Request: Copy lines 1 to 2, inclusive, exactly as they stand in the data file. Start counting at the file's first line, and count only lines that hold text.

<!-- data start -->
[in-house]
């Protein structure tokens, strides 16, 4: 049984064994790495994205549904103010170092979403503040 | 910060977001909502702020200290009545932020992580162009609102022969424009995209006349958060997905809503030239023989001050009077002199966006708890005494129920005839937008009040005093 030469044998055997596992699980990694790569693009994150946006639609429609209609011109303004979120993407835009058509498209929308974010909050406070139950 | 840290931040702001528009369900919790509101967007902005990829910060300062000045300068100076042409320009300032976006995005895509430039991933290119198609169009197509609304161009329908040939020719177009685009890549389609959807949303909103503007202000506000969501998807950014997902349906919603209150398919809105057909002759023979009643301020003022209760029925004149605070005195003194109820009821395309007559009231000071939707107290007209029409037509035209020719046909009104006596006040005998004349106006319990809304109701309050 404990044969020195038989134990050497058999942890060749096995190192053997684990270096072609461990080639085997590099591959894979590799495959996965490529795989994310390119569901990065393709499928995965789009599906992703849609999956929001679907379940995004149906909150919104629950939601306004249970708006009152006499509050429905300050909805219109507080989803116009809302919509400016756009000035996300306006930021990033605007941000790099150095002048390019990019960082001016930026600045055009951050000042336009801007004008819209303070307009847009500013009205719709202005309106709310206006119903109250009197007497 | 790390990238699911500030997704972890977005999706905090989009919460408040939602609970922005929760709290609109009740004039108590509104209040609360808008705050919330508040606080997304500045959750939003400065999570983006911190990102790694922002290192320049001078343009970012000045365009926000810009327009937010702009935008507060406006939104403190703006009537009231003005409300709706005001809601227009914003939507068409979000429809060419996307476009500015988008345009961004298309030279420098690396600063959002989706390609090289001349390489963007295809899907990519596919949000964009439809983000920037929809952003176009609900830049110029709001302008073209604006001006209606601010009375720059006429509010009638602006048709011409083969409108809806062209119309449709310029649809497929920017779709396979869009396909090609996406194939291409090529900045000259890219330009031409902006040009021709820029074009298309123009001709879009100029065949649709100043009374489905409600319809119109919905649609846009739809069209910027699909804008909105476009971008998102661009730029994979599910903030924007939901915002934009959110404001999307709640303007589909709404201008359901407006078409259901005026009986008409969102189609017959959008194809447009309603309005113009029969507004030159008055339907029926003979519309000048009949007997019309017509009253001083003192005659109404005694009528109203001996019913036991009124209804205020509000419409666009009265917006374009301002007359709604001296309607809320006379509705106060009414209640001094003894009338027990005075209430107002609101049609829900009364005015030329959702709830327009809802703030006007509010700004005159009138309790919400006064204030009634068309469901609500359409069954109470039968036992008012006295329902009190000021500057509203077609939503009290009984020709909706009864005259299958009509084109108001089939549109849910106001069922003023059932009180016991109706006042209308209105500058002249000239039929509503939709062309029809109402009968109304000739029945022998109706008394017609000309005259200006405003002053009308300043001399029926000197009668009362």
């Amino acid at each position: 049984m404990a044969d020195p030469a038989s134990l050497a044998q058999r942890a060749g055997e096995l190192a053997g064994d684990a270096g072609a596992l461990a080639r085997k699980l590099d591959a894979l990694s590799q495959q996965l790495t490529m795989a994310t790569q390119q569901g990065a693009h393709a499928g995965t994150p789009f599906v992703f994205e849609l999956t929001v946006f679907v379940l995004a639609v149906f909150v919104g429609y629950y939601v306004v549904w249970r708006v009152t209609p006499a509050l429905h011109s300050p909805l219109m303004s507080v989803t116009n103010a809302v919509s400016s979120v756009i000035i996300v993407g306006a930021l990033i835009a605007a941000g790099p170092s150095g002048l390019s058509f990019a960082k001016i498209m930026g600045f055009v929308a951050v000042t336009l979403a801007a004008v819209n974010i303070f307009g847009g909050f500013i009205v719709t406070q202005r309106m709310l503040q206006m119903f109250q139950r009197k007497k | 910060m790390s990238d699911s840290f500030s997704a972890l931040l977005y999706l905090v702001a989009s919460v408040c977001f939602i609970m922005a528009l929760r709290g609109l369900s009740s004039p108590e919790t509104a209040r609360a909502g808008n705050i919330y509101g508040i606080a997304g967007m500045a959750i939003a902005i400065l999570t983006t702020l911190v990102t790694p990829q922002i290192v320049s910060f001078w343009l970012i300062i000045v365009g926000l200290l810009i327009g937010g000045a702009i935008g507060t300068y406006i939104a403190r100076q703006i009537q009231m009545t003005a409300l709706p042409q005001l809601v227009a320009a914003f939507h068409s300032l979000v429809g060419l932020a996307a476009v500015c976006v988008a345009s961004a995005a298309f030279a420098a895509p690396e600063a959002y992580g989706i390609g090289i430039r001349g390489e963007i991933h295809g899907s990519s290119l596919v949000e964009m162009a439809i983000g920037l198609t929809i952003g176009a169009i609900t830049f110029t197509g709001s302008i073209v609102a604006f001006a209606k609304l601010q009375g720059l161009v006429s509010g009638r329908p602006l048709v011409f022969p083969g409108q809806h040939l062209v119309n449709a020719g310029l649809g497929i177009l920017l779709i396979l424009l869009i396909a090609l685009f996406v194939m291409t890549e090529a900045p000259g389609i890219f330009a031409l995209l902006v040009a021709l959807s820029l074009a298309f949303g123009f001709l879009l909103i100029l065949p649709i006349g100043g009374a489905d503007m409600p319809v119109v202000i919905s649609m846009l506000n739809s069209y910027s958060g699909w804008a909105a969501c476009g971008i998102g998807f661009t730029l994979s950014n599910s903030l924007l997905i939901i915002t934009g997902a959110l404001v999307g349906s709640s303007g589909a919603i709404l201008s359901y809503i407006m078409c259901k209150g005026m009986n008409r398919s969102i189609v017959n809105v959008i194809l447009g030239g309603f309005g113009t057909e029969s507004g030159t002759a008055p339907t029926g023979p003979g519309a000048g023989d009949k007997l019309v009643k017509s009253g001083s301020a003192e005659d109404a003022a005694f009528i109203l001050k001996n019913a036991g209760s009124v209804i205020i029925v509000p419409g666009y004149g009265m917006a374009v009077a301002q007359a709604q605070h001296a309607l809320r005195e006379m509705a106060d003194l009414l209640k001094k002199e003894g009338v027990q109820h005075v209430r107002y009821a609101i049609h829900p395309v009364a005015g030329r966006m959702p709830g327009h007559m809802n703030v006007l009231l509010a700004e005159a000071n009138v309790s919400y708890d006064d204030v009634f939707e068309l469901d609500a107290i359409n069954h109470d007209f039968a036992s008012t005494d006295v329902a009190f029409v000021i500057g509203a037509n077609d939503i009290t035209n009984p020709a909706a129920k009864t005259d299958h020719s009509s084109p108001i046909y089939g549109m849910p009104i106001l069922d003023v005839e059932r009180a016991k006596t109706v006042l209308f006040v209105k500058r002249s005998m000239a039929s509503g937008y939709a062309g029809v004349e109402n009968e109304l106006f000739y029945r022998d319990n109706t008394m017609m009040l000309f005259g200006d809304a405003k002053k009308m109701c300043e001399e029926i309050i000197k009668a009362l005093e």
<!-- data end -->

[in-house]
């Protein structure tokens, strides 16, 4: 049984064994790495994205549904103010170092979403503040 | 910060977001909502702020200290009545932020992580162009609102022969424009995209006349958060997905809503030239023989001050009077002199966006708890005494129920005839937008009040005093 030469044998055997596992699980990694790569693009994150946006639609429609209609011109303004979120993407835009058509498209929308974010909050406070139950 | 840290931040702001528009369900919790509101967007902005990829910060300062000045300068100076042409320009300032976006995005895509430039991933290119198609169009197509609304161009329908040939020719177009685009890549389609959807949303909103503007202000506000969501998807950014997902349906919603209150398919809105057909002759023979009643301020003022209760029925004149605070005195003194109820009821395309007559009231000071939707107290007209029409037509035209020719046909009104006596006040005998004349106006319990809304109701309050 404990044969020195038989134990050497058999942890060749096995190192053997684990270096072609461990080639085997590099591959894979590799495959996965490529795989994310390119569901990065393709499928995965789009599906992703849609999956929001679907379940995004149906909150919104629950939601306004249970708006009152006499509050429905300050909805219109507080989803116009809302919509400016756009000035996300306006930021990033605007941000790099150095002048390019990019960082001016930026600045055009951050000042336009801007004008819209303070307009847009500013009205719709202005309106709310206006119903109250009197007497 | 790390990238699911500030997704972890977005999706905090989009919460408040939602609970922005929760709290609109009740004039108590509104209040609360808008705050919330508040606080997304500045959750939003400065999570983006911190990102790694922002290192320049001078343009970012000045365009926000810009327009937010702009935008507060406006939104403190703006009537009231003005409300709706005001809601227009914003939507068409979000429809060419996307476009500015988008345009961004298309030279420098690396600063959002989706390609090289001349390489963007295809899907990519596919949000964009439809983000920037929809952003176009609900830049110029709001302008073209604006001006209606601010009375720059006429509010009638602006048709011409083969409108809806062209119309449709310029649809497929920017779709396979869009396909090609996406194939291409090529900045000259890219330009031409902006040009021709820029074009298309123009001709879009100029065949649709100043009374489905409600319809119109919905649609846009739809069209910027699909804008909105476009971008998102661009730029994979599910903030924007939901915002934009959110404001999307709640303007589909709404201008359901407006078409259901005026009986008409969102189609017959959008194809447009309603309005113009029969507004030159008055339907029926003979519309000048009949007997019309017509009253001083003192005659109404005694009528109203001996019913036991009124209804205020509000419409666009009265917006374009301002007359709604001296309607809320006379509705106060009414209640001094003894009338027990005075209430107002609101049609829900009364005015030329959702709830327009809802703030006007509010700004005159009138309790919400006064204030009634068309469901609500359409069954109470039968036992008012006295329902009190000021500057509203077609939503009290009984020709909706009864005259299958009509084109108001089939549109849910106001069922003023059932009180016991109706006042209308209105500058002249000239039929509503939709062309029809109402009968109304000739029945022998109706008394017609000309005259200006405003002053009308300043001399029926000197009668009362």